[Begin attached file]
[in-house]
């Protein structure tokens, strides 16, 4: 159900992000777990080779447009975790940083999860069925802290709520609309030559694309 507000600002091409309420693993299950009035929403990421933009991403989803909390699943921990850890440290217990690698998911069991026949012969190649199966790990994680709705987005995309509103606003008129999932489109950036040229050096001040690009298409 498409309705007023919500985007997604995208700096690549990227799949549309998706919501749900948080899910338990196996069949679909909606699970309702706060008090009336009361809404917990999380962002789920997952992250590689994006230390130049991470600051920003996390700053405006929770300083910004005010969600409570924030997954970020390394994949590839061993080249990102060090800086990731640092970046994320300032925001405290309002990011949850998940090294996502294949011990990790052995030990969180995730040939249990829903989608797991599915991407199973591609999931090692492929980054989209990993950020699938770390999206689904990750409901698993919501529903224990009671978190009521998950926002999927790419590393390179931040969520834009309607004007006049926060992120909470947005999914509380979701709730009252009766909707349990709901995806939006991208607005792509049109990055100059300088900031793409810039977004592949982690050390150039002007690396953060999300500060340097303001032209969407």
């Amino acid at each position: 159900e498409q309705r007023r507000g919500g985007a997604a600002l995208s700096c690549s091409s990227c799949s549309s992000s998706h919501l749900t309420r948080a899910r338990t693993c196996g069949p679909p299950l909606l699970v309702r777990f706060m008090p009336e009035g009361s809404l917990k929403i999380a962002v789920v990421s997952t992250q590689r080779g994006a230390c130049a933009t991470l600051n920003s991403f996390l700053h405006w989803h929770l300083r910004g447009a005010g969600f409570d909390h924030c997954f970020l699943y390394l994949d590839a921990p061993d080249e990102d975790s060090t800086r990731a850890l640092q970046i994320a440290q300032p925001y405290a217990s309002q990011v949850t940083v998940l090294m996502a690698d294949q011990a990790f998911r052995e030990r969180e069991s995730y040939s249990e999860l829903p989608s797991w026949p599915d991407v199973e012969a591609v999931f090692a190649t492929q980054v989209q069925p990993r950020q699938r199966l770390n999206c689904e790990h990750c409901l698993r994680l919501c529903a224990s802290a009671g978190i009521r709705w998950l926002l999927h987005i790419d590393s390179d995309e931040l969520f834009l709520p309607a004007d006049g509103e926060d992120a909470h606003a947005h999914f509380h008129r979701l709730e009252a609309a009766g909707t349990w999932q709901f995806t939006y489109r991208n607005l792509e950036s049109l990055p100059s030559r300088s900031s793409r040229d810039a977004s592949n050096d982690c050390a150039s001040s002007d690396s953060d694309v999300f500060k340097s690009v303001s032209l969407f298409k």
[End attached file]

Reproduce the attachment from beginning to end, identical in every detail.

[in-house]
């Protein structure tokens, strides 16, 4: 159900992000777990080779447009975790940083999860069925802290709520609309030559694309 507000600002091409309420693993299950009035929403990421933009991403989803909390699943921990850890440290217990690698998911069991026949012969190649199966790990994680709705987005995309509103606003008129999932489109950036040229050096001040690009298409 498409309705007023919500985007997604995208700096690549990227799949549309998706919501749900948080899910338990196996069949679909909606699970309702706060008090009336009361809404917990999380962002789920997952992250590689994006230390130049991470600051920003996390700053405006929770300083910004005010969600409570924030997954970020390394994949590839061993080249990102060090800086990731640092970046994320300032925001405290309002990011949850998940090294996502294949011990990790052995030990969180995730040939249990829903989608797991599915991407199973591609999931090692492929980054989209990993950020699938770390999206689904990750409901698993919501529903224990009671978190009521998950926002999927790419590393390179931040969520834009309607004007006049926060992120909470947005999914509380979701709730009252009766909707349990709901995806939006991208607005792509049109990055100059300088900031793409810039977004592949982690050390150039002007690396953060999300500060340097303001032209969407």
């Amino acid at each position: 159900e498409q309705r007023r507000g919500g985007a997604a600002l995208s700096c690549s091409s990227c799949s549309s992000s998706h919501l749900t309420r948080a899910r338990t693993c196996g069949p679909p299950l909606l699970v309702r777990f706060m008090p009336e009035g009361s809404l917990k929403i999380a962002v789920v990421s997952t992250q590689r080779g994006a230390c130049a933009t991470l600051n920003s991403f996390l700053h405006w989803h929770l300083r910004g447009a005010g969600f409570d909390h924030c997954f970020l699943y390394l994949d590839a921990p061993d080249e990102d975790s060090t800086r990731a850890l640092q970046i994320a440290q300032p925001y405290a217990s309002q990011v949850t940083v998940l090294m996502a690698d294949q011990a990790f998911r052995e030990r969180e069991s995730y040939s249990e999860l829903p989608s797991w026949p599915d991407v199973e012969a591609v999931f090692a190649t492929q980054v989209q069925p990993r950020q699938r199966l770390n999206c689904e790990h990750c409901l698993r994680l919501c529903a224990s802290a009671g978190i009521r709705w998950l926002l999927h987005i790419d590393s390179d995309e931040l969520f834009l709520p309607a004007d006049g509103e926060d992120a909470h606003a947005h999914f509380h008129r979701l709730e009252a609309a009766g909707t349990w999932q709901f995806t939006y489109r991208n607005l792509e950036s049109l990055p100059s030559r300088s900031s793409r040229d810039a977004s592949n050096d982690c050390a150039s001040s002007d690396s953060d694309v999300f500060k340097s690009v303001s032209l969407f298409k």